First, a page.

MARAK (SOMALI CAMEL STEW)
I thought that title would get everyone's attention.
Seriously, though, the hearty autumn stew we enjoyed last night really is Somali (according to "Extending the Table ... A World Community Cookbook," a spiralbound paperback that I use on occasion to find really strange ethnic items; and the Somalis really do use camel meat in it sometimes. But you can make it with beef, too, and that's what I did last night when we had some pals over, making a big pot of stew and a couple of loaves of quick bread (James Beard's Cuban Bread. Everyone seemed to approve.
"This looks like a North American stew," the book says, "but the flavor is a pleasant surprise. Many Somalis eat Maraq daily, using camel or beef. A common kitchen sound is the grinding of cumin and garlic with a mortar and pestle."
Here's the procedure, with some slight modifications I added to increase the amount and to accommodate available ingredients:
Cut a total of about 2 pounds boneless beef (I used a combination of "stew beef" and shanks) into fairly small cubes (3/4-inch, roughly). Chop one large onion coarsely, and peel, seed and chop enough fresh tomatoes to make about a cup.
About two hours before dinner (you want long simmering for these tough cuts), heat a little peanut oil or vegetable oil in a large cast-iron Dutch oven or equivalent. Sautee the onions over high heat until soft, then add the beef and cook, stirring frequently, until they start to brown. Add the chopped tomatoes, reduce heat to medium, and cook, uncovered, stirring occasionally, for 10 or 15 minutes while you prepare the next round of vegetables:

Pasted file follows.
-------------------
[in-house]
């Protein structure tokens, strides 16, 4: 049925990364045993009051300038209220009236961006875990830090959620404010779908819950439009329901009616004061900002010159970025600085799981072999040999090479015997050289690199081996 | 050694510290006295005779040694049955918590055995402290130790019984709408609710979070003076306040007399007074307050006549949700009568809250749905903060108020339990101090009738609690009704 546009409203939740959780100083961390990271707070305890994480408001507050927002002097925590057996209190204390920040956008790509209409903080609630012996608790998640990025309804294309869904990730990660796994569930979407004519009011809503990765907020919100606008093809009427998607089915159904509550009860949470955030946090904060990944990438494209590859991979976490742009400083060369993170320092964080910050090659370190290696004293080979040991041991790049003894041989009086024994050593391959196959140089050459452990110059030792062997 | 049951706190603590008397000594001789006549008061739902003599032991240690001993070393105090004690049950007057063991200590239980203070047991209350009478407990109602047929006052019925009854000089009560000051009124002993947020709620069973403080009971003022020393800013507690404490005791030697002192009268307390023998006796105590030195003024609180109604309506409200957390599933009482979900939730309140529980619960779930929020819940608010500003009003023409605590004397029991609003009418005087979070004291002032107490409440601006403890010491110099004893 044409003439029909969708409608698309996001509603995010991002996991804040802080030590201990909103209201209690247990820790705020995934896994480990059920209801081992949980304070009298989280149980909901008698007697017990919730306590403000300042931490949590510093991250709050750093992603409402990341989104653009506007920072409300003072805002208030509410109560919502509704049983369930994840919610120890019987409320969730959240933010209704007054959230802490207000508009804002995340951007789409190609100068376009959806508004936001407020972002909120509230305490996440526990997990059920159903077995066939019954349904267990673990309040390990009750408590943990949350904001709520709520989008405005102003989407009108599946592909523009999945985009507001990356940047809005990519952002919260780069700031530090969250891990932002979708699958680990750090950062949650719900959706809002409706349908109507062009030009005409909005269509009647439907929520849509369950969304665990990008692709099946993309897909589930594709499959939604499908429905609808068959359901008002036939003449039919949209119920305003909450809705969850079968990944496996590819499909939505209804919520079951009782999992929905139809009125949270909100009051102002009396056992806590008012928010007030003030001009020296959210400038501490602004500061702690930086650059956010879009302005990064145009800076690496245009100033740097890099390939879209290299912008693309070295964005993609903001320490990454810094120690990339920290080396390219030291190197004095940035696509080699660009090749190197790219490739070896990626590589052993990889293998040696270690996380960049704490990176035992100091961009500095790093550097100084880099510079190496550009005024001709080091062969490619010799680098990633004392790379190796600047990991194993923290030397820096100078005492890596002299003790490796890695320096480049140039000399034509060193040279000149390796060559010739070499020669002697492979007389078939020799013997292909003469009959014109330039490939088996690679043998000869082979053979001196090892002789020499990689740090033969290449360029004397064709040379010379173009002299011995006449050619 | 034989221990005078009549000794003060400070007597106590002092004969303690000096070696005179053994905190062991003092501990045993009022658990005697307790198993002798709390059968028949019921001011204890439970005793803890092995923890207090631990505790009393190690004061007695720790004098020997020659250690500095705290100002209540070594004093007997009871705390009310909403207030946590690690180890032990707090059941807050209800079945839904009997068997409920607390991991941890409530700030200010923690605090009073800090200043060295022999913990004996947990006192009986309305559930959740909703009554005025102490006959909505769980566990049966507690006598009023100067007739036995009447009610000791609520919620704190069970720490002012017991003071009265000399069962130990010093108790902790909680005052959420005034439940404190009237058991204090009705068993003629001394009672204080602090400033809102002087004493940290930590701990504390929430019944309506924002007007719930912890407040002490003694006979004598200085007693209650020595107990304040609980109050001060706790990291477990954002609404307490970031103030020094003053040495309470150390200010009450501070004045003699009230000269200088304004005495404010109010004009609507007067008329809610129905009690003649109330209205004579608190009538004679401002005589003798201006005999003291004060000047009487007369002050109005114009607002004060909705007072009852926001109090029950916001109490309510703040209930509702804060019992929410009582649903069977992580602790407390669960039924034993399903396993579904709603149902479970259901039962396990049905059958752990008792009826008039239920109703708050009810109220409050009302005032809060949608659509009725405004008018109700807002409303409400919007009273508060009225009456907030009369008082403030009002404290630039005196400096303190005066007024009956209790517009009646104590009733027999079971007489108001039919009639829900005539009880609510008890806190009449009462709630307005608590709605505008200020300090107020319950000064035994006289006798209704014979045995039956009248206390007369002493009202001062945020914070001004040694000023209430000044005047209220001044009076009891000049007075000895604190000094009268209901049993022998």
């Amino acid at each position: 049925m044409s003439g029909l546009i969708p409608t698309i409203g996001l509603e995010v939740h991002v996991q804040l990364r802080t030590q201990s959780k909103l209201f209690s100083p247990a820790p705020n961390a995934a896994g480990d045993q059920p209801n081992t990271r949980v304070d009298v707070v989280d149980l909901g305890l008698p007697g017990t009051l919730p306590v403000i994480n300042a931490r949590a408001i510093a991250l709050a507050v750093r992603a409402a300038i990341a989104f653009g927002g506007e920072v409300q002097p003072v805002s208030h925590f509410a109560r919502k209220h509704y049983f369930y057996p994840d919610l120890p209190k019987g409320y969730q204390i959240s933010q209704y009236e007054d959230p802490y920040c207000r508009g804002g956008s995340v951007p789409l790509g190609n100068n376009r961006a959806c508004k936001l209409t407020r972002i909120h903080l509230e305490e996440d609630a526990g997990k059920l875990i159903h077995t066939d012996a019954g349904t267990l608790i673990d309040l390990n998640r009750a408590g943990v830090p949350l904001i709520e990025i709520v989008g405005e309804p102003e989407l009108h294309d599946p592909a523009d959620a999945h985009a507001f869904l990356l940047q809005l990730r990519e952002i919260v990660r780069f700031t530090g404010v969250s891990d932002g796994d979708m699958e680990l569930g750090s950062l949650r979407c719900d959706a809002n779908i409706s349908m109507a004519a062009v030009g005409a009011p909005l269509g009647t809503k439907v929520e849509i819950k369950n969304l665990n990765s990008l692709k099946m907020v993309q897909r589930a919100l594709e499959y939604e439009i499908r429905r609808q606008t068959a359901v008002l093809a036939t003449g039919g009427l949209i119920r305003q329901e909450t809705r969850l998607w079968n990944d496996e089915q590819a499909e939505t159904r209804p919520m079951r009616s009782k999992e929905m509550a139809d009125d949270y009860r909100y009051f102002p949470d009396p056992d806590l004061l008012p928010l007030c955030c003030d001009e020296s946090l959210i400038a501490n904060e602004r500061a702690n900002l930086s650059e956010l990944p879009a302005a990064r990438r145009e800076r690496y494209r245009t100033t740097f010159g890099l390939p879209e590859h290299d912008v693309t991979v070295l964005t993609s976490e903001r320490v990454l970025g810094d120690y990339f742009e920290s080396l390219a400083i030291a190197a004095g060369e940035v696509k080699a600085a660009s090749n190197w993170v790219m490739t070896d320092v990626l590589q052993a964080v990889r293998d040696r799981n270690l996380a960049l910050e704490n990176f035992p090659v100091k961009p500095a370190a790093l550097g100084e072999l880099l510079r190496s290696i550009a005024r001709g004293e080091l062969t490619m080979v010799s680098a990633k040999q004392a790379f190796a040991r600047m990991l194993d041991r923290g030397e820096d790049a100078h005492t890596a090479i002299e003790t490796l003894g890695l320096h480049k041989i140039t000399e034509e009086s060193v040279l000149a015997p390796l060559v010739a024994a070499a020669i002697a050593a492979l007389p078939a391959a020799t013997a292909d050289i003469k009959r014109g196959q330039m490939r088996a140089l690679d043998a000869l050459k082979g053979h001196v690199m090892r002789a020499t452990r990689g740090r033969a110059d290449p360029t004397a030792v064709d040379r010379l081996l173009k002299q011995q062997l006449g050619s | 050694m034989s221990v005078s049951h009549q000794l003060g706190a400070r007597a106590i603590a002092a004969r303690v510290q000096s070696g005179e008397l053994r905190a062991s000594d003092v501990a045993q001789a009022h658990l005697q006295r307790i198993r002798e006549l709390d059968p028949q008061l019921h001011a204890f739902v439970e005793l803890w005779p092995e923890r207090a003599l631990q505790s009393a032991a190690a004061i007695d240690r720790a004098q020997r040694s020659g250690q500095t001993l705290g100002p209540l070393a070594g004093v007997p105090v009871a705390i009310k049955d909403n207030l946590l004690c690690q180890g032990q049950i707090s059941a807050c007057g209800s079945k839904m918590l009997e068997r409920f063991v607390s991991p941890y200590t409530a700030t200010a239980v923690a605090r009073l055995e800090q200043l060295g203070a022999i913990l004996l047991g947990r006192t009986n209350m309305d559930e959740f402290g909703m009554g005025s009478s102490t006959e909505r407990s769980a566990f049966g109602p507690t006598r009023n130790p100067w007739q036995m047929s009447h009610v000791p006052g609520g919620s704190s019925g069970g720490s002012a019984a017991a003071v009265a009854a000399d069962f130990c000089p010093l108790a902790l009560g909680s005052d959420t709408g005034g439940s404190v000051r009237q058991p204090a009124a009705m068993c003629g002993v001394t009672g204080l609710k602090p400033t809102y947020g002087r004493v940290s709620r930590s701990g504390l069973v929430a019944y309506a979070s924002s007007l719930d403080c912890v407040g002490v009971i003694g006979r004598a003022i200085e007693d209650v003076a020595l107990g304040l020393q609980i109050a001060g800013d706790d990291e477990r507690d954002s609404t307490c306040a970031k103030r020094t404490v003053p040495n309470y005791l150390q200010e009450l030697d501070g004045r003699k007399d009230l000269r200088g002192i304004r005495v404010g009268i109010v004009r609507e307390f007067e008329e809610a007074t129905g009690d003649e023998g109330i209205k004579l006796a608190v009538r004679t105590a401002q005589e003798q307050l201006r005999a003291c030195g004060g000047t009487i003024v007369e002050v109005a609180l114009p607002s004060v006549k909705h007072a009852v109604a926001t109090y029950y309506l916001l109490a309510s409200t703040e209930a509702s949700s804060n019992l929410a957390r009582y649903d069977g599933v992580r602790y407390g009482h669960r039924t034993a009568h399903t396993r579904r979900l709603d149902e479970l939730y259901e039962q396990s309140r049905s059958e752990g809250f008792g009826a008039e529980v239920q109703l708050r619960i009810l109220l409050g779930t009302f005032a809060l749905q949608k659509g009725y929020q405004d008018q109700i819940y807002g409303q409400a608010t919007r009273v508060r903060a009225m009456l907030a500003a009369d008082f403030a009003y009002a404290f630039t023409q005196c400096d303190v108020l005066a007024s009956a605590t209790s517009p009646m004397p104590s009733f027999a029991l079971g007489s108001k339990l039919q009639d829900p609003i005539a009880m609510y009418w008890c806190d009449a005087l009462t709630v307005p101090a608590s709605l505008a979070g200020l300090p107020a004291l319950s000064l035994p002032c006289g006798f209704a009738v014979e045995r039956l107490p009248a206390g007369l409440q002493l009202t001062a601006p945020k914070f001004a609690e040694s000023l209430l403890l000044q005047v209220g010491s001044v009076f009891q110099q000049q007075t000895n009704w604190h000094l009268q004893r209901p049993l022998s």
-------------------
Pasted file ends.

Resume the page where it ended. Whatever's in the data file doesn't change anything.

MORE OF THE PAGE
Skin four carrots and slice them into rounds. Coarsely chop one large green pepper. Mix 4 oz tomato paste with 1 cup water, or, as I did, unfreeze 1 cup homemade tomato sauce. Mince two or three large cloves of garlic. Stir all these ingredients into the simmering stew, add 1 tablespoon ground cumin and 1 tablespoon salt. Cover, reduce heat to low, and continue simmering. (The recipe also calls for adding two or three sliced okra at this point. I couldn't get any, but I wish I had found some. On the other hand, many people HATE okra, so since I was cooking for guests, it may have been just as well).
Peel two baking potatoes and cut them into 3/4-inch cubes. (Put them in a bowl of water to cover to keep them from darkening, if you're doing this step in advance). Peel, seed and cube a roughly equivalent amount of butternut or acorn squash or other winter squash; pumpkin would be just fine. Chop and set aside about 1/4 cup to 1/2 cup of fresh cilantro. About 45 minutes before dinner, add these ingredients to the stew, along with a little more water if it seems TOO thick. Continue simmering, stirring and checking progress from time to time; if the potatoes and squash don't seem to be cooking fast enough, turn up the heat a little. At serving time, check for heat and add cayenne pepper or dried red-pepper flakes to taste, or pass hot sauce at the table.
As I said, I served this with a Thai salad and crusty Cuban (French/Italian-style) bread, but Somalians would be more likely to eat it with white rice or with canjeero, the local equivalent of the flat Ethiopian injera bread.